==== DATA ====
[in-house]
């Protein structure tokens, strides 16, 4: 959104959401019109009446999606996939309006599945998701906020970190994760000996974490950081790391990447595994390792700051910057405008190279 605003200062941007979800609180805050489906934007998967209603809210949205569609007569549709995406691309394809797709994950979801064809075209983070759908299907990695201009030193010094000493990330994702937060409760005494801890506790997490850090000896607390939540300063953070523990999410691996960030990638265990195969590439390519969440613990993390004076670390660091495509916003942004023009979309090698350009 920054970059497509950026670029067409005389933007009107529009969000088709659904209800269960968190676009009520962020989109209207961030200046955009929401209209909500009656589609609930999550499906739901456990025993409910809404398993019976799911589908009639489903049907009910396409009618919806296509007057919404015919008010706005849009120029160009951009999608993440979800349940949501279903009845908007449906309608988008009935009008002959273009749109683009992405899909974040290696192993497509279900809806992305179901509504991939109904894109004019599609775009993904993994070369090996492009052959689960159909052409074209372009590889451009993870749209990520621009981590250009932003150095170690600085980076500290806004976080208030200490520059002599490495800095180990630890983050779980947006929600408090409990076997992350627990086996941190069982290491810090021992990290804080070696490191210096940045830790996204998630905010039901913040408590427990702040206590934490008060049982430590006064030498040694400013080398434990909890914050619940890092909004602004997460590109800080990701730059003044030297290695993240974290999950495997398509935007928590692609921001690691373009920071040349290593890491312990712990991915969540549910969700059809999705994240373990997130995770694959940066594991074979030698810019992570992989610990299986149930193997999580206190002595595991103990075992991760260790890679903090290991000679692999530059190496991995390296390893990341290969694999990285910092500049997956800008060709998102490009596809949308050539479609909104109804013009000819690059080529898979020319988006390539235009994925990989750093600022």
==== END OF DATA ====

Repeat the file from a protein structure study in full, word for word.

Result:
[in-house]
């Protein structure tokens, strides 16, 4: 959104959401019109009446999606996939309006599945998701906020970190994760000996974490950081790391990447595994390792700051910057405008190279 605003200062941007979800609180805050489906934007998967209603809210949205569609007569549709995406691309394809797709994950979801064809075209983070759908299907990695201009030193010094000493990330994702937060409760005494801890506790997490850090000896607390939540300063953070523990999410691996960030990638265990195969590439390519969440613990993390004076670390660091495509916003942004023009979309090698350009 920054970059497509950026670029067409005389933007009107529009969000088709659904209800269960968190676009009520962020989109209207961030200046955009929401209209909500009656589609609930999550499906739901456990025993409910809404398993019976799911589908009639489903049907009910396409009618919806296509007057919404015919008010706005849009120029160009951009999608993440979800349940949501279903009845908007449906309608988008009935009008002959273009749109683009992405899909974040290696192993497509279900809806992305179901509504991939109904894109004019599609775009993904993994070369090996492009052959689960159909052409074209372009590889451009993870749209990520621009981590250009932003150095170690600085980076500290806004976080208030200490520059002599490495800095180990630890983050779980947006929600408090409990076997992350627990086996941190069982290491810090021992990290804080070696490191210096940045830790996204998630905010039901913040408590427990702040206590934490008060049982430590006064030498040694400013080398434990909890914050619940890092909004602004997460590109800080990701730059003044030297290695993240974290999950495997398509935007928590692609921001690691373009920071040349290593890491312990712990991915969540549910969700059809999705994240373990997130995770694959940066594991074979030698810019992570992989610990299986149930193997999580206190002595595991103990075992991760260790890679903090290991000679692999530059190496991995390296390893990341290969694999990285910092500049997956800008060709998102490009596809949308050539479609909104109804013009000819690059080529898979020319988006390539235009994925990989750093600022």